Ofer - Plea Bargain, Stone Throwing

Observers: 
Hava Halevi, Mili Mass (reporting)
26/05/2014
|
Morning

 

Translation: Marganit W.

 

At the entrance to Ofer Prison there is a sign saying: ”Operational Strength, Social Sensitivity” (my emphasis, MM)

Due to the Pope’s visit (traffic snarl-ups) we arrived at 10:30, but were immediately admitted. As is the custom lately, there were no dockets in the courtrooms. Hava spoke to Adham (liaison officer) who promised to hang the list near the courtrooms so that they cannot be removed.

 

Justice Meir Vigisser’s court

 

Military Prosecutor: Major Racheli Aviv

 

During the time we were in court, the hearings of at least ten detaineesinfo-icon were postponed. It happened so fast, we didn’t even get their names. We report on three detainees where indictments were read and decisions were given.

 

Ismail Ahmad Halaf Ali - ID 992539957

Defense: Atty. Akram Samara

Charge: As part of general disturbance aimed at security forces in which roads were blocked, trash cans were burned, rocks were thrown, bricks were hurled from roofs, causing real danger to security forces; the defendant participated in these event, even though he was under probation, and the suspended sentence against him might be activated if he  carried out the same violations.

The recidivism and the fact that he did not “take advantage” of the leniency of his sentence (presumably release before the end of the previous detention) and “returned to his evil ways” – drew most of the prosecutor’s attention. She repeated the same things again and again (at one point the judge said, Enough, but she continued). She cited precedents that called for punishing the defendant for the present violation, activating the suspended sentence, and rescinding the “leniency” of the previous sentence.

The defense presented the court with a medical document testifying that the defendant’s nose was injured while in detention.

The defense requested to postpone the hearing so he could check the prosecutor’s claims.

A hearing was set for 16.6.14 at 10:00 for arguments for punishment.

 

Majdi Salim Muhammad Hamdan – ID 852593185

Defense: Atty. Fadi Qawasme

 

The defendant comes from the village of Budrus. His parents told Hava that he was arrested after being summoned for interview at the DCO [District Coordination Office].

Plea bargain: The defendant admitted to throwing firebombs and incendiary objects at a moving vehicle. He was implicated in two incidents where he and a friend threw rocks and firebombs at Israeli cars on Rte. 443. In each incident they threw 3 firebombs.

The three violations (out of 13 unspecified ones he was charged with before the agreement) he admitted to were part of the plea bargain,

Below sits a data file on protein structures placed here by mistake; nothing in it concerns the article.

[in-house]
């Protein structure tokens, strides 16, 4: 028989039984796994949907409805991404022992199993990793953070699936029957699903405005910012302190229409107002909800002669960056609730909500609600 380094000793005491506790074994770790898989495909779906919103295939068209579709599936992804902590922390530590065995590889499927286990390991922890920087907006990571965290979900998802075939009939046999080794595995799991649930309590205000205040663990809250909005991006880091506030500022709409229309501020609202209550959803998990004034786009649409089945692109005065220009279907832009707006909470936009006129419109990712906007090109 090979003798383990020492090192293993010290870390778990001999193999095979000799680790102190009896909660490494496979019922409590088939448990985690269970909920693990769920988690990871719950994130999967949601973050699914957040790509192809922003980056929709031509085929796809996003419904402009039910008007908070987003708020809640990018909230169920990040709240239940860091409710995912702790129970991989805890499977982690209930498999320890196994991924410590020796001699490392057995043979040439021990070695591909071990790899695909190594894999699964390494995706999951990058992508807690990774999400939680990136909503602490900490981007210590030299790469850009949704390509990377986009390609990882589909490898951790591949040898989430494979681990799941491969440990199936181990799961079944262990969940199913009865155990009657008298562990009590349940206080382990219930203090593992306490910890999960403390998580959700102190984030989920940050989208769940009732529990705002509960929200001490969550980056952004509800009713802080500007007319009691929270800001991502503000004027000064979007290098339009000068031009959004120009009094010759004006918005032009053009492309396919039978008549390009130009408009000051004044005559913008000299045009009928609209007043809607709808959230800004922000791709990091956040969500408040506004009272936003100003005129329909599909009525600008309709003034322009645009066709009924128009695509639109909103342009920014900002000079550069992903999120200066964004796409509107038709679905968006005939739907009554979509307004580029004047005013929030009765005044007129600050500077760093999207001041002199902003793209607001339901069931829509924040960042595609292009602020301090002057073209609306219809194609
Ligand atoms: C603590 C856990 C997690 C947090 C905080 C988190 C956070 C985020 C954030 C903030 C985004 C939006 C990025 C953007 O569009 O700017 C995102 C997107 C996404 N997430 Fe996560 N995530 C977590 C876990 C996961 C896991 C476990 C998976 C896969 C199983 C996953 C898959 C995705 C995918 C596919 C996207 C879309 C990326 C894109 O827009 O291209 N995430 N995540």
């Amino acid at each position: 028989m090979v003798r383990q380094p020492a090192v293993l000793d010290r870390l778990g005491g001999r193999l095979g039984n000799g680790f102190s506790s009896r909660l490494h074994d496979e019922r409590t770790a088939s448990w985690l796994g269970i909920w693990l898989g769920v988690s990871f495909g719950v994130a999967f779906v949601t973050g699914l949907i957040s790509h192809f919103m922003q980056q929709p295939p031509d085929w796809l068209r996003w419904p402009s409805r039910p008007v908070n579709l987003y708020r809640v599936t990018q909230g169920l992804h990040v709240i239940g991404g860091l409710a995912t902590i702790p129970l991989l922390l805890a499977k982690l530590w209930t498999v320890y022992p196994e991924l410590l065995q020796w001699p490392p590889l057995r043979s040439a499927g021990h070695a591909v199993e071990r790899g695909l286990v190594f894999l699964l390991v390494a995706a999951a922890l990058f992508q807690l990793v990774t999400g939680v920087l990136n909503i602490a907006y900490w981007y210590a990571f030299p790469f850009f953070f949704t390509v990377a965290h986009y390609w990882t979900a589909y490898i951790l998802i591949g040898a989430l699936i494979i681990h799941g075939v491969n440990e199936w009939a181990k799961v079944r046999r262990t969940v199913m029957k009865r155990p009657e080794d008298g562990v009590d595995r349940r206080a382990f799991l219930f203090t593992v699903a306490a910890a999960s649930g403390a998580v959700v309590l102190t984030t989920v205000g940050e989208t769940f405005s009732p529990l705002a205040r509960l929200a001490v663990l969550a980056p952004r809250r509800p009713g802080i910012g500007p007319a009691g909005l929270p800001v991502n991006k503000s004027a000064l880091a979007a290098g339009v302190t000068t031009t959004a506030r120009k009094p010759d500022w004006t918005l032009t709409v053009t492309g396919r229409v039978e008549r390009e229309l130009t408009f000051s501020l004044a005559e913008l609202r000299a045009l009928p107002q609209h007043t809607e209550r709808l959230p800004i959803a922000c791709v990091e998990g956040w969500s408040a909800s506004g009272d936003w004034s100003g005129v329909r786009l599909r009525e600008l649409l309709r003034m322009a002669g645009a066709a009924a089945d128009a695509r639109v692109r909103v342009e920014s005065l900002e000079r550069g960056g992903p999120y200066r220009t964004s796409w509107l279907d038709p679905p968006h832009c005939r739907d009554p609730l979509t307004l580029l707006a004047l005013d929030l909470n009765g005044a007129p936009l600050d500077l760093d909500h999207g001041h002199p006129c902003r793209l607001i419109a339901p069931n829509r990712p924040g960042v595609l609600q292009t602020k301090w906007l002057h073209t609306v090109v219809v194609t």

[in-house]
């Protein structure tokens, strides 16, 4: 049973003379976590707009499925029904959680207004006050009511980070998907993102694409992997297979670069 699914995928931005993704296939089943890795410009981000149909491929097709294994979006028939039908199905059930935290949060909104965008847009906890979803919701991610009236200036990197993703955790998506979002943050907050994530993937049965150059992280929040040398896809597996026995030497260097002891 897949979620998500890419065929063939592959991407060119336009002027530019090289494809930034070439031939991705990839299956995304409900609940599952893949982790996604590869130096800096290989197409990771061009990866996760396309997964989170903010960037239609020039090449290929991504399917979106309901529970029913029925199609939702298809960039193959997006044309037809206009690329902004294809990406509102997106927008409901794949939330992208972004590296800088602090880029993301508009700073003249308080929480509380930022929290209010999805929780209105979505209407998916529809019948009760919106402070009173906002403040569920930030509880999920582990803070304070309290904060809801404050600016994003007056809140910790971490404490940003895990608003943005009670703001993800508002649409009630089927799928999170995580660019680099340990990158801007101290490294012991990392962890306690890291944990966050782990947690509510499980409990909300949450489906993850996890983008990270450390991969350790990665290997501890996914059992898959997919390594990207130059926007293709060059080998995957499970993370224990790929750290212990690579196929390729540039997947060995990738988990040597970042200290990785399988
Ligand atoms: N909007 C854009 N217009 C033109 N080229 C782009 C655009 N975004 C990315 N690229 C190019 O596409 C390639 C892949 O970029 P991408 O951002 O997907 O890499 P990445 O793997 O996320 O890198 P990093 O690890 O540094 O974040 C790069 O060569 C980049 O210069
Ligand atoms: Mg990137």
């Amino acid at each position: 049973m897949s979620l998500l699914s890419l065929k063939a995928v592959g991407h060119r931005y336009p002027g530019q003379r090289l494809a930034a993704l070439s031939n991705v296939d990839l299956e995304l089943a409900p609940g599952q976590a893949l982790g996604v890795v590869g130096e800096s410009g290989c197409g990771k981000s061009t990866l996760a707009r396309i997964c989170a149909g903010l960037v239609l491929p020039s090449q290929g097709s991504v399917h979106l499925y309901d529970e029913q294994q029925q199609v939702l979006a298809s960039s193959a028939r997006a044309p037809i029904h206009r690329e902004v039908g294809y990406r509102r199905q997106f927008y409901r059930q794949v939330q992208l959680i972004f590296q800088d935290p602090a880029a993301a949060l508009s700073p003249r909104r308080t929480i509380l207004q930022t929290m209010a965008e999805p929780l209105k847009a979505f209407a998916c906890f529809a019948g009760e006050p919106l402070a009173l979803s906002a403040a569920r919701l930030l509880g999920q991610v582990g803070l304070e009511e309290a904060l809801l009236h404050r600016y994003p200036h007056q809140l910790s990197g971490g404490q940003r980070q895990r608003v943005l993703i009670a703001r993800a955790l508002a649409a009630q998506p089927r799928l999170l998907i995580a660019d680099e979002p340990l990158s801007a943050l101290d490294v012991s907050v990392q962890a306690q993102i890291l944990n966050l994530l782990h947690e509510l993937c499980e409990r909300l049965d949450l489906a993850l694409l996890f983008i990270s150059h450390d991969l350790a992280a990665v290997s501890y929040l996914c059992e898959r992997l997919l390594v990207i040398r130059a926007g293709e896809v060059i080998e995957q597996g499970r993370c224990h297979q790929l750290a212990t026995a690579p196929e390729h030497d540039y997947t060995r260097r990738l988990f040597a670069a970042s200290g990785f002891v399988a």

There were evidentiary difficulties (unspecified), and as always the question remains: why penalize when there are problems in proving the case.

The defense asked for the court’s consideration for the fact that a daughter was born to the defendant, whom he had not yet seen.

The judge said the plea bargain showed leniency considering the severity of the charges: throwing firebombs at cars on a main road can endanger passengers and pedestrians. Still, the judge accepted the agreement, taking into consideration the defendant’s clean record, his remorse and the fact that he saved the court’s time.

Sentence: 24 months plus a day imprisonment starting with the day of arrest: 18 months suspended sentence for 5 years in which the defendant will not throw any object, plus 7000 shekel fine or 7 months in prison.

 

Mahmoud Salem Albadan – ID 853494441

He is 22 years old from the village of Tukua.

Defense: Atty.  Ilya Theodory

 

The parents, respectable and traditionally clad, were present in court and the defendant spoke with them at length.

Charge: In February 2011 he threw rocks at an army jeep on its way to Tekoa [Jewish settlement] from a distance of 50-70 meters.

(We don’t know when he was arrested and what happened in the three years since the incident for which is now tried).

The court accepted the plea bargain since the defendant admitted the charges and saved the court’s time.

Based on the agreement, he was sentenced to 6 months in prison from the day of arrest,12 months suspended sentence for 3 months and a 3000-shekel fine or 3 months in prison.

 

There were relatively many family members in court today. However, there was one young man who sat there for a long time during the remand hearings. He looked lonely and quiet. He did not exchange words with the other detainees who came and went. In the commotion we were unable to identify his attorney. When he was leaving, he looked at us and waved several times, as if we were his “family” attending his trial. It was heartrending.